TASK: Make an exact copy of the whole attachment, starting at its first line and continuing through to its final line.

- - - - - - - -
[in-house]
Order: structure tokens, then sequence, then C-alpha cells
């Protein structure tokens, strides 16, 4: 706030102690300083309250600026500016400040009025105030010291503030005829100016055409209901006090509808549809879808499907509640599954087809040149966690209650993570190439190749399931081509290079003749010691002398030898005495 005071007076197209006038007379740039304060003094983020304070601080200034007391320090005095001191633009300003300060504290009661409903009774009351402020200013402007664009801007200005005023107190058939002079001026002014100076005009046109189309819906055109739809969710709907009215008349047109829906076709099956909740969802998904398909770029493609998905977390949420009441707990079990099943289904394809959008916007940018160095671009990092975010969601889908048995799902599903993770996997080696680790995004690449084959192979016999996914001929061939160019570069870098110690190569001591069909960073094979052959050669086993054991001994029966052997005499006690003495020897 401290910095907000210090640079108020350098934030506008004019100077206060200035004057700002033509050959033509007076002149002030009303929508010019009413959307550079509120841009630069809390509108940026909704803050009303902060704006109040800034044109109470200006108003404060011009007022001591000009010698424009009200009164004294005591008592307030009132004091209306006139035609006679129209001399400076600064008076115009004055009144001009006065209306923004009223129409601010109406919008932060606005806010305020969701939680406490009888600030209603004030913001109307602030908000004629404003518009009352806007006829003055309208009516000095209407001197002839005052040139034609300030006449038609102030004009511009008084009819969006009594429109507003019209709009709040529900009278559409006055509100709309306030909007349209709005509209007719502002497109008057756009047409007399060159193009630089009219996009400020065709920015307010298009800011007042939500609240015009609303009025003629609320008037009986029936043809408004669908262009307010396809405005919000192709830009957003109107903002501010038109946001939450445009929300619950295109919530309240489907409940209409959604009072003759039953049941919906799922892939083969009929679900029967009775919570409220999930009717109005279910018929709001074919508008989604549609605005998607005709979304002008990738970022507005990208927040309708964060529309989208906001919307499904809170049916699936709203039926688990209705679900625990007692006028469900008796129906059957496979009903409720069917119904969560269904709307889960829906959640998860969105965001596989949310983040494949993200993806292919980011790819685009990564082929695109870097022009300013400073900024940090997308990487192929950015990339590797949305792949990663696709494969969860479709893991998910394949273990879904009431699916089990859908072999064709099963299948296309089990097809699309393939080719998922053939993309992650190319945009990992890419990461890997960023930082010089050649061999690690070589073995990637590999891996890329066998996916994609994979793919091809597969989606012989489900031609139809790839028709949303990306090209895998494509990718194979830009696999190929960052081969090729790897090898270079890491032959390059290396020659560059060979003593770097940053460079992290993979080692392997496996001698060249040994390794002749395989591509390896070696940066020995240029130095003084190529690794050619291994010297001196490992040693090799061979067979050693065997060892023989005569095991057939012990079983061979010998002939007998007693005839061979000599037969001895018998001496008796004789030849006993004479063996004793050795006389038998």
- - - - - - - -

[in-house]
Order: structure tokens, then sequence, then C-alpha cells
């Protein structure tokens, strides 16, 4: 706030102690300083309250600026500016400040009025105030010291503030005829100016055409209901006090509808549809879808499907509640599954087809040149966690209650993570190439190749399931081509290079003749010691002398030898005495 005071007076197209006038007379740039304060003094983020304070601080200034007391320090005095001191633009300003300060504290009661409903009774009351402020200013402007664009801007200005005023107190058939002079001026002014100076005009046109189309819906055109739809969710709907009215008349047109829906076709099956909740969802998904398909770029493609998905977390949420009441707990079990099943289904394809959008916007940018160095671009990092975010969601889908048995799902599903993770996997080696680790995004690449084959192979016999996914001929061939160019570069870098110690190569001591069909960073094979052959050669086993054991001994029966052997005499006690003495020897 401290910095907000210090640079108020350098934030506008004019100077206060200035004057700002033509050959033509007076002149002030009303929508010019009413959307550079509120841009630069809390509108940026909704803050009303902060704006109040800034044109109470200006108003404060011009007022001591000009010698424009009200009164004294005591008592307030009132004091209306006139035609006679129209001399400076600064008076115009004055009144001009006065209306923004009223129409601010109406919008932060606005806010305020969701939680406490009888600030209603004030913001109307602030908000004629404003518009009352806007006829003055309208009516000095209407001197002839005052040139034609300030006449038609102030004009511009008084009819969006009594429109507003019209709009709040529900009278559409006055509100709309306030909007349209709005509209007719502002497109008057756009047409007399060159193009630089009219996009400020065709920015307010298009800011007042939500609240015009609303009025003629609320008037009986029936043809408004669908262009307010396809405005919000192709830009957003109107903002501010038109946001939450445009929300619950295109919530309240489907409940209409959604009072003759039953049941919906799922892939083969009929679900029967009775919570409220999930009717109005279910018929709001074919508008989604549609605005998607005709979304002008990738970022507005990208927040309708964060529309989208906001919307499904809170049916699936709203039926688990209705679900625990007692006028469900008796129906059957496979009903409720069917119904969560269904709307889960829906959640998860969105965001596989949310983040494949993200993806292919980011790819685009990564082929695109870097022009300013400073900024940090997308990487192929950015990339590797949305792949990663696709494969969860479709893991998910394949273990879904009431699916089990859908072999064709099963299948296309089990097809699309393939080719998922053939993309992650190319945009990992890419990461890997960023930082010089050649061999690690070589073995990637590999891996890329066998996916994609994979793919091809597969989606012989489900031609139809790839028709949303990306090209895998494509990718194979830009696999190929960052081969090729790897090898270079890491032959390059290396020659560059060979003593770097940053460079992290993979080692392997496996001698060249040994390794002749395989591509390896070696940066020995240029130095003084190529690794050619291994010297001196490992040693090799061979067979050693065997060892023989005569095991057939012990079983061979010998002939007998007693005839061979000599037969001895018998001496008796004789030849006993004479063996004793050795006389038998």